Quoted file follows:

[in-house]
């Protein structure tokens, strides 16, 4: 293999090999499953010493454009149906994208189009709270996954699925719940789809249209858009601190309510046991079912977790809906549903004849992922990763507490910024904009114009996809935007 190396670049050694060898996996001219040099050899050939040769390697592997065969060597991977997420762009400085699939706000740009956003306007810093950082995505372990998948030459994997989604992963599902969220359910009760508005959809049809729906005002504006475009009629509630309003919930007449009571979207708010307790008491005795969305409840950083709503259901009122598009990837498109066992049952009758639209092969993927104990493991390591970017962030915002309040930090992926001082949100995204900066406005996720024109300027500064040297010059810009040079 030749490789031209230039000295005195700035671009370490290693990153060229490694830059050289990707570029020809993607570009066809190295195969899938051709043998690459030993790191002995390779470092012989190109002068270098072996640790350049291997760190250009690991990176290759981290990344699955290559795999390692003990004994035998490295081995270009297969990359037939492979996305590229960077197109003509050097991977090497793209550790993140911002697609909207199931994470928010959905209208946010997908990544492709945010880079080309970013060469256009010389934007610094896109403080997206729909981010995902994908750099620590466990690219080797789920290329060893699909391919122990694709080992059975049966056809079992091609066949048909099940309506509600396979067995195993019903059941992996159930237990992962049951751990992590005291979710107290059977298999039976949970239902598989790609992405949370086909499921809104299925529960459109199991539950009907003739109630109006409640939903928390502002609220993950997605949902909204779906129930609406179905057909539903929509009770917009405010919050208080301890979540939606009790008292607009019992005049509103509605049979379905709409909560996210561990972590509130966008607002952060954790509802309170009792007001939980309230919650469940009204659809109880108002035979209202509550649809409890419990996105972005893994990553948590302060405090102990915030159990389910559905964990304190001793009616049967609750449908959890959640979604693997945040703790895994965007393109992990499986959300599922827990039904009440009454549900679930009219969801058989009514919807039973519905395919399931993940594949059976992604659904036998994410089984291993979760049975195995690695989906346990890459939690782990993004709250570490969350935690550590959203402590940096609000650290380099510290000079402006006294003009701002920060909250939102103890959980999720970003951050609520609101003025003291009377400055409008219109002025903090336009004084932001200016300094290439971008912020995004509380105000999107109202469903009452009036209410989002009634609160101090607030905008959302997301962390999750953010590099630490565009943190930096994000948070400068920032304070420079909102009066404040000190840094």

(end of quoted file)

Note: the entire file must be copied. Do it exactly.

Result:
[in-house]
């Protein structure tokens, strides 16, 4: 293999090999499953010493454009149906994208189009709270996954699925719940789809249209858009601190309510046991079912977790809906549903004849992922990763507490910024904009114009996809935007 190396670049050694060898996996001219040099050899050939040769390697592997065969060597991977997420762009400085699939706000740009956003306007810093950082995505372990998948030459994997989604992963599902969220359910009760508005959809049809729906005002504006475009009629509630309003919930007449009571979207708010307790008491005795969305409840950083709503259901009122598009990837498109066992049952009758639209092969993927104990493991390591970017962030915002309040930090992926001082949100995204900066406005996720024109300027500064040297010059810009040079 030749490789031209230039000295005195700035671009370490290693990153060229490694830059050289990707570029020809993607570009066809190295195969899938051709043998690459030993790191002995390779470092012989190109002068270098072996640790350049291997760190250009690991990176290759981290990344699955290559795999390692003990004994035998490295081995270009297969990359037939492979996305590229960077197109003509050097991977090497793209550790993140911002697609909207199931994470928010959905209208946010997908990544492709945010880079080309970013060469256009010389934007610094896109403080997206729909981010995902994908750099620590466990690219080797789920290329060893699909391919122990694709080992059975049966056809079992091609066949048909099940309506509600396979067995195993019903059941992996159930237990992962049951751990992590005291979710107290059977298999039976949970239902598989790609992405949370086909499921809104299925529960459109199991539950009907003739109630109006409640939903928390502002609220993950997605949902909204779906129930609406179905057909539903929509009770917009405010919050208080301890979540939606009790008292607009019992005049509103509605049979379905709409909560996210561990972590509130966008607002952060954790509802309170009792007001939980309230919650469940009204659809109880108002035979209202509550649809409890419990996105972005893994990553948590302060405090102990915030159990389910559905964990304190001793009616049967609750449908959890959640979604693997945040703790895994965007393109992990499986959300599922827990039904009440009454549900679930009219969801058989009514919807039973519905395919399931993940594949059976992604659904036998994410089984291993979760049975195995690695989906346990890459939690782990993004709250570490969350935690550590959203402590940096609000650290380099510290000079402006006294003009701002920060909250939102103890959980999720970003951050609520609101003025003291009377400055409008219109002025903090336009004084932001200016300094290439971008912020995004509380105000999107109202469903009452009036209410989002009634609160101090607030905008959302997301962390999750953010590099630490565009943190930096994000948070400068920032304070420079909102009066404040000190840094």